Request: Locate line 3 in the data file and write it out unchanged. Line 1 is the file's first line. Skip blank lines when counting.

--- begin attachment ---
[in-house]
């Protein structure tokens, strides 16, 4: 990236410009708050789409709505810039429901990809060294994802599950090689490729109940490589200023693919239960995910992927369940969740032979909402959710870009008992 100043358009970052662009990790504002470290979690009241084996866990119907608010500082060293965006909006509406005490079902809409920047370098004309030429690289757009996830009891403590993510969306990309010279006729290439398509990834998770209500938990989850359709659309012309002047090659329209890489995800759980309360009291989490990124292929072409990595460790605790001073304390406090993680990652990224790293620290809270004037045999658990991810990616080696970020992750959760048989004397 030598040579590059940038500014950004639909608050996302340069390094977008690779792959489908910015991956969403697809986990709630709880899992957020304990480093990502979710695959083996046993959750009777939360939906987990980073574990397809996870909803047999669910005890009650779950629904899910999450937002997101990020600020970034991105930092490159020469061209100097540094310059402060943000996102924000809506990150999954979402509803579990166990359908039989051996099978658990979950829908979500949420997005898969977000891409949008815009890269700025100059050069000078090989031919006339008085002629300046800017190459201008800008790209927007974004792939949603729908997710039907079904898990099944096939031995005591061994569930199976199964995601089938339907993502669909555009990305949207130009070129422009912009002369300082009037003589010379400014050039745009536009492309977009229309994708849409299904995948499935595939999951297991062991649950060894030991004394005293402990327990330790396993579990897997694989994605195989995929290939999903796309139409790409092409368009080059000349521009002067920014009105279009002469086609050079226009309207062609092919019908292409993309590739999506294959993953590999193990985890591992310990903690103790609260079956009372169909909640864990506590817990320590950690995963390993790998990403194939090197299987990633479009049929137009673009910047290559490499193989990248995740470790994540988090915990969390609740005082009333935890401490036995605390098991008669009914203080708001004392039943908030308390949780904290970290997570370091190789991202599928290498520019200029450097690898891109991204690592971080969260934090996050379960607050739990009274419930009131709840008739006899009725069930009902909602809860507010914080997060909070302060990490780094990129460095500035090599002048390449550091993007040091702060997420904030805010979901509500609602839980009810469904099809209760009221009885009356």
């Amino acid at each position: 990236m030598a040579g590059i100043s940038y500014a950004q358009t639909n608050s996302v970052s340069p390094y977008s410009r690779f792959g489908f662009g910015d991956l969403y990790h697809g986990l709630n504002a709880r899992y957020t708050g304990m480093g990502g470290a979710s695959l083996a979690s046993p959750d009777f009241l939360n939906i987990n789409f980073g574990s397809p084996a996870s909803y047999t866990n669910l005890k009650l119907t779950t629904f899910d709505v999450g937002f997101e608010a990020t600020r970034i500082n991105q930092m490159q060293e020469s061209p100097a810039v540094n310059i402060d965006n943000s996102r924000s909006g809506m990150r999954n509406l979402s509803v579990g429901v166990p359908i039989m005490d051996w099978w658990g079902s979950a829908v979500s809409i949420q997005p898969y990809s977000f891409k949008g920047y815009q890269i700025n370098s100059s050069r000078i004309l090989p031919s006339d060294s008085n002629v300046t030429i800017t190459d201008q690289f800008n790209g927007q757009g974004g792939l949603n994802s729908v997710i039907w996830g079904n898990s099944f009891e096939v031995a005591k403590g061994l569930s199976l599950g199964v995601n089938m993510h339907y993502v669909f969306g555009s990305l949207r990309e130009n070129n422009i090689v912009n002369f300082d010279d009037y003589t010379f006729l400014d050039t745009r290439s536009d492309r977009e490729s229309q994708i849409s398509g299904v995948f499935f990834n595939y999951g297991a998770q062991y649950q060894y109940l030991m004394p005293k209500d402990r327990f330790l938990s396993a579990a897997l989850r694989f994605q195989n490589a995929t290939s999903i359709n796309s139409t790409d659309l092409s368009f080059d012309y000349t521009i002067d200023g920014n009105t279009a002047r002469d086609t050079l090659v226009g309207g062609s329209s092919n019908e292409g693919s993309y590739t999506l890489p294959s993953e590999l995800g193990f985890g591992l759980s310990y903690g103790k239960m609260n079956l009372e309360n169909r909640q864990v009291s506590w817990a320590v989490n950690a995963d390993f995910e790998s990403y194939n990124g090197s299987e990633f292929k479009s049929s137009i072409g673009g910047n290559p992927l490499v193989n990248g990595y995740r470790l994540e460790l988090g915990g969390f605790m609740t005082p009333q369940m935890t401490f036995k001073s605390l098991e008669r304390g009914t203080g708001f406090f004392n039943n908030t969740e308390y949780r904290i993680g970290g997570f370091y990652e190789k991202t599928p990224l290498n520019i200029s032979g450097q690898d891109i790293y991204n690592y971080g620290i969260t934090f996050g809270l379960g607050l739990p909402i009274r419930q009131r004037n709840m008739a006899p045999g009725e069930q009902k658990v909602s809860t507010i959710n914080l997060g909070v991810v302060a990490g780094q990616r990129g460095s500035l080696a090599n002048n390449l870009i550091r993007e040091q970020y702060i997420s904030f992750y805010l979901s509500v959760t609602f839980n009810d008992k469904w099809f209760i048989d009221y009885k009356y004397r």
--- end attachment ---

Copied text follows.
């Amino acid at each position: 990236m030598a040579g590059i100043s940038y500014a950004q358009t639909n608050s996302v970052s340069p390094y977008s410009r690779f792959g489908f662009g910015d991956l969403y990790h697809g986990l709630n504002a709880r899992y957020t708050g304990m480093g990502g470290a979710s695959l083996a979690s046993p959750d009777f009241l939360n939906i987990n789409f980073g574990s397809p084996a996870s909803y047999t866990n669910l005890k009650l119907t779950t629904f899910d709505v999450g937002f997101e608010a990020t600020r970034i500082n991105q930092m490159q060293e020469s061209p100097a810039v540094n310059i402060d965006n943000s996102r924000s909006g809506m990150r999954n509406l979402s509803v579990g429901v166990p359908i039989m005490d051996w099978w658990g079902s979950a829908v979500s809409i949420q997005p898969y990809s977000f891409k949008g920047y815009q890269i700025n370098s100059s050069r000078i004309l090989p031919s006339d060294s008085n002629v300046t030429i800017t190459d201008q690289f800008n790209g927007q757009g974004g792939l949603n994802s729908v997710i039907w996830g079904n898990s099944f009891e096939v031995a005591k403590g061994l569930s199976l599950g199964v995601n089938m993510h339907y993502v669909f969306g555009s990305l949207r990309e130009n070129n422009i090689v912009n002369f300082d010279d009037y003589t010379f006729l400014d050039t745009r290439s536009d492309r977009e490729s229309q994708i849409s398509g299904v995948f499935f990834n595939y999951g297991a998770q062991y649950q060894y109940l030991m004394p005293k209500d402990r327990f330790l938990s396993a579990a897997l989850r694989f994605q195989n490589a995929t290939s999903i359709n796309s139409t790409d659309l092409s368009f080059d012309y000349t521009i002067d200023g920014n009105t279009a002047r002469d086609t050079l090659v226009g309207g062609s329209s092919n019908e292409g693919s993309y590739t999506l890489p294959s993953e590999l995800g193990f985890g591992l759980s310990y903690g103790k239960m609260n079956l009372e309360n169909r909640q864990v009291s506590w817990a320590v989490n950690a995963d390993f995910e790998s990403y194939n990124g090197s299987e990633f292929k479009s049929s137009i072409g673009g910047n290559p992927l490499v193989n990248g990595y995740r470790l994540e460790l988090g915990g969390f605790m609740t005082p009333q369940m935890t401490f036995k001073s605390l098991e008669r304390g009914t203080g708001f406090f004392n039943n908030t969740e308390y949780r904290i993680g970290g997570f370091y990652e190789k991202t599928p990224l290498n520019i200029s032979g450097q690898d891109i790293y991204n690592y971080g620290i969260t934090f996050g809270l379960g607050l739990p909402i009274r419930q009131r004037n709840m008739a006899p045999g009725e069930q009902k658990v909602s809860t507010i959710n914080l997060g909070v991810v302060a990490g780094q990616r990129g460095s500035l080696a090599n002048n390449l870009i550091r993007e040091q970020y702060i997420s904030f992750y805010l979901s509500v959760t609602f839980n009810d008992k469904w099809f209760i048989d009221y009885k009356y004397r």